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Facebook in new 'experiment' drama: Will users buy it?

Free-content ad network morphs into online market

self-service checkout

Facebook is dipping a toe into the e-commerce market to test an Amazon-style "Buy now" button on the adverts it serves.

The social network is initially rolling out the feature to a select number of small and medium-sized businesses in the US. The button will appear on the website and in its mobile app.

It's not only about building a new sales stream for the free-content ad network, but also represents another stickability strategy at the Menlo Park-based firm.

Facebook is keen to build an internet within the internet, or - more accurately - the Google within Google*.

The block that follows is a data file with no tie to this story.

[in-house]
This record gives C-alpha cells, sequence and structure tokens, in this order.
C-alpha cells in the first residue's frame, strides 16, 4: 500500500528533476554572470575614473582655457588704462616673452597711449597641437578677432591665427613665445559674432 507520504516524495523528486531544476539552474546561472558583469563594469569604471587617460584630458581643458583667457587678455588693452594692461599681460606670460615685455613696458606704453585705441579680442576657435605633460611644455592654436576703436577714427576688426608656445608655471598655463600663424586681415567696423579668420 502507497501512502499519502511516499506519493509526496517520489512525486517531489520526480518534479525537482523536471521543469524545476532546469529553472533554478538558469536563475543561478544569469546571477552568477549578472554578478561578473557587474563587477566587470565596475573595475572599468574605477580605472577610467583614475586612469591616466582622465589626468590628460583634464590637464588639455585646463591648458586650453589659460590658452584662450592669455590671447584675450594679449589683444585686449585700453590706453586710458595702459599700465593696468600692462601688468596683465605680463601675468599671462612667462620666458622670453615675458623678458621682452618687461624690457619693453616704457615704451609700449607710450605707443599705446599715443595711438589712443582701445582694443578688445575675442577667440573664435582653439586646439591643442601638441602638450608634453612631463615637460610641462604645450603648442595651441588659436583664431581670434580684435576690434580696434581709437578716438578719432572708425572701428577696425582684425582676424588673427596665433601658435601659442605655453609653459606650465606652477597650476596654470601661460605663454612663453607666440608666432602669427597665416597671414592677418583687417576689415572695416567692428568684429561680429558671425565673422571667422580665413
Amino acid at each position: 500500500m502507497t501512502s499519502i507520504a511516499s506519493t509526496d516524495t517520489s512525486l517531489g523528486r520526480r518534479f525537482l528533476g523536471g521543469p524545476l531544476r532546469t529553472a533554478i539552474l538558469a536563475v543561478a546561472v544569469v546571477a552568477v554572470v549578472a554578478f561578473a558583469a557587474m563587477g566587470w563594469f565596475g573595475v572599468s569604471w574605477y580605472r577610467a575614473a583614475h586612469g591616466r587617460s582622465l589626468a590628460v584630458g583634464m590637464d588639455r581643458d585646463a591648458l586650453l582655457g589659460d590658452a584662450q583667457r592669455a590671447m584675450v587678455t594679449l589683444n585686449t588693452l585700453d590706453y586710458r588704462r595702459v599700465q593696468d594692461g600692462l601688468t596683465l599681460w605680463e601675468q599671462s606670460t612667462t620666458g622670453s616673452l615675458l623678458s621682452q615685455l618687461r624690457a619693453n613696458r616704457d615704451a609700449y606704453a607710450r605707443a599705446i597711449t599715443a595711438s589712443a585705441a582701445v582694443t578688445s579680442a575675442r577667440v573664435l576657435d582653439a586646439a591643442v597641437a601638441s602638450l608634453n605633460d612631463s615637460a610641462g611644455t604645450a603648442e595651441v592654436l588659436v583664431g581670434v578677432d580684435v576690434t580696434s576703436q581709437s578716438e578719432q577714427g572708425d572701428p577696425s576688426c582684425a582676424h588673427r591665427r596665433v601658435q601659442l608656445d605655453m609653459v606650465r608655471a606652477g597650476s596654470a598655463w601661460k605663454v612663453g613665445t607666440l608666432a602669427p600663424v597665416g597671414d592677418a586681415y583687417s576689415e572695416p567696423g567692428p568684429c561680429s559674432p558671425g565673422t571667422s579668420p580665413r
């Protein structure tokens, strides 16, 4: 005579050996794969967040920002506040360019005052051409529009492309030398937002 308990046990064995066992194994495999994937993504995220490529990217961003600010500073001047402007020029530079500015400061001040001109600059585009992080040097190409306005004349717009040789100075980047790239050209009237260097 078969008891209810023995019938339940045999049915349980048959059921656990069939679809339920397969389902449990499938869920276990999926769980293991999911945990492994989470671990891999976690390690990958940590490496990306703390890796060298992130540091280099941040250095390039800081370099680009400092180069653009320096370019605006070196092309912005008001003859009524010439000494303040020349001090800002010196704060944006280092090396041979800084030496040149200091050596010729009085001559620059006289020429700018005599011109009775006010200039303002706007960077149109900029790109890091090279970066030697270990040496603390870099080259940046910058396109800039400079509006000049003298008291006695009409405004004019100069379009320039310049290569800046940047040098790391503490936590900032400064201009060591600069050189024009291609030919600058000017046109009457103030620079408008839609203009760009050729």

Concocting such services might just encourage more of the roughly 1.25 billion Facebookers around the world to stay on the site and app for longer.

As the company explained in a brief blog post:

With this feature, people on desktop or mobile can click the 'Buy' call-to-action button on ads and Page posts to purchase a product directly from a business, without leaving Facebook.

Naturally, Facebook was keen to point that it had built the "Buy" button "with privacy in mind". It promised that the payment system would be "safe and secure."

Other advertisers won't gain access to Facebook users' credit or debit card information, the company said. It is also offering to retain those payment details in its vast content farm. You lucky things. ®

* Which, as it's Friday, reminds your correspondent of this classic Leslie Nielsen joke taken from Police Squad:

Gangland boss: “Who are you, and how did you get in here?”

Frank Drebin: “I’m the locksmith. And ... I’m the locksmith.”

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